And when the housework was done I had to do Farm work anyway, which I found fascinating, but so much to learn. To milk the Cows to start with. First just one, then two, and gradually thirteen. And then to go out on to the field in the morning, at 6 o’clock, when it was still very dark, in the autumn, and find them, milk them, by myself. Frightened to death lest somebody was going to nobble me, but getting on with it, for Herr M. was good but a very strict Master.
Take note, girl, approach your Cow from behind, get on to the right of it, gently touching her back, talk all the time, bucket in the right hand, three legged miIkstool in the other, talk to it, stroke it, sit down. Rest your head on its flank, start milking. Gentle and firm at the same time. First the front teats both the left and the right one, then the two back. Squeeze with the thumb and the full 4 fingers at the same time and strip down; And make sure you get the last drop out otherwise the Cow will get sick. And watch your left knee so that she can’t kick you. And clamp the bucket between your knees. Get on with it girl!
It usually went fine, even though one got many a swish with the dirty tail or an occasional kick in the leg. On the whole the cows got used to you and they all knew their names. I used to sing folk songs very quietly to them, on my lovely milking trips in the dark dewy mornings, with a clear frosty sky full of stars. And it was not too bad. And you got nice things said when all was well. But if…. if you spilled a drop of precious milk, oh my God, yes, you needed him, because Mr. M’s voice would be thundering at you with such force, it could be heard seven fields away, where maybe some other hapless townie would know just what had happened. Because nothing makes a Farmer more cross, than the spilling of his precious milk. It turns him into a fiend. But as I said, mostly he was patient, very very kind, and full of fun.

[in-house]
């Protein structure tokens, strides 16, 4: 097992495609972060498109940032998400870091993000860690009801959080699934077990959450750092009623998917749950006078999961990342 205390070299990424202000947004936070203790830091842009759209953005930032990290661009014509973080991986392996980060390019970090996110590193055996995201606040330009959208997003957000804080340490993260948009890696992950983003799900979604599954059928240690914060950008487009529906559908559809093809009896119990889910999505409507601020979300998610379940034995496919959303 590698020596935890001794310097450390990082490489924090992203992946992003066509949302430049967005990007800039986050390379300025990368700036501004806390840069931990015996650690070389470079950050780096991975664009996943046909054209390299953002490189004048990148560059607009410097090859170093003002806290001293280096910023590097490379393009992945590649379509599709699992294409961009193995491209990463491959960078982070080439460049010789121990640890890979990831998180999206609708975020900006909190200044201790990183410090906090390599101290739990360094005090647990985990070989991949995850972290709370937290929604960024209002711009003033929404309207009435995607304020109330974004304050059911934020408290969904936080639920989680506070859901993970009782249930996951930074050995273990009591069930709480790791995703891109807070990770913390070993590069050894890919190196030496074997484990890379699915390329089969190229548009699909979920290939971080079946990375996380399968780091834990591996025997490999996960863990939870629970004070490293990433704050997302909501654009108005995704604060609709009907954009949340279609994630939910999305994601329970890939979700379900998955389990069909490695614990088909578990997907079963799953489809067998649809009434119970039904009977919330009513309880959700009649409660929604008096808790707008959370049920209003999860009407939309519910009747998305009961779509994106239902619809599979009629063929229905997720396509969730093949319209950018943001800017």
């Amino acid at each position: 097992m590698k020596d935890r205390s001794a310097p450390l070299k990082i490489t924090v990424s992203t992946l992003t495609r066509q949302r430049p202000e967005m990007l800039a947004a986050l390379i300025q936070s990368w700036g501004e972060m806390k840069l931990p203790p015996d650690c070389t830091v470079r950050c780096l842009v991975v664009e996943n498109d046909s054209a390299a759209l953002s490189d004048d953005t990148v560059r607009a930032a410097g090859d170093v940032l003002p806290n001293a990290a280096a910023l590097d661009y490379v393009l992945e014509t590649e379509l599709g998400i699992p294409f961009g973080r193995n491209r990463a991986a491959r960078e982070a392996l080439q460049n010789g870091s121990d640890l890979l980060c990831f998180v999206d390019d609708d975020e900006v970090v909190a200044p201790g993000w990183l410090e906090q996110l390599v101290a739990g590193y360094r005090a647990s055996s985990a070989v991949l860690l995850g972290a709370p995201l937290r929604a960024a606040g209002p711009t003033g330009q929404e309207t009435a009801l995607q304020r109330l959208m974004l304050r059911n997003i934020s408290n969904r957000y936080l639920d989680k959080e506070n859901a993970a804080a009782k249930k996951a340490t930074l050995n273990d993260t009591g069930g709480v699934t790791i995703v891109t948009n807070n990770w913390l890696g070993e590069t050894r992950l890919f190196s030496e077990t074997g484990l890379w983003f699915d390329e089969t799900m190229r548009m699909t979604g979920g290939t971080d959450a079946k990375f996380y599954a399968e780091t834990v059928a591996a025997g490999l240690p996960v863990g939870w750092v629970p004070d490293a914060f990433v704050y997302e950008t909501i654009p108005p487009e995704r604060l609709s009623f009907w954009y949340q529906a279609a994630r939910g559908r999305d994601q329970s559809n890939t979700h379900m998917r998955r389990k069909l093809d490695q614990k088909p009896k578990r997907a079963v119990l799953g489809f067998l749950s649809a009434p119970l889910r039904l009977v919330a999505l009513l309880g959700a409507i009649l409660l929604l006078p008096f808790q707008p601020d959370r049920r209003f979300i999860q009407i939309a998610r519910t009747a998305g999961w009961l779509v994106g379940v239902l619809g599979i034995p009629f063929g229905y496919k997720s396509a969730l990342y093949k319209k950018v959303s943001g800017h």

It was not long and one of the Cows calved. And, of course, I had to help. Frau M. was expecting a Baby and could not help us at all. So there we were, Mr. M. and I, pulling and helping the poor Cow. A rope was tied to the calf’s legs which were already showing, and we pulled whilst the Darling Cow, a tear in her eye, was gently mooing and looking with glazed eyes. Then we tied the ends of the rope to a wheel and very very gently turned the wheel every now and then. And the mother just mooed and chewed and looked pained and then, suddenly, flop, there was….the most wonderful calf imaginable!. I, Annekaete, had been privileged to witness another miracle. And this time the most wonderful and wholeheartedly most holy miracle . I had seen my first creature being born.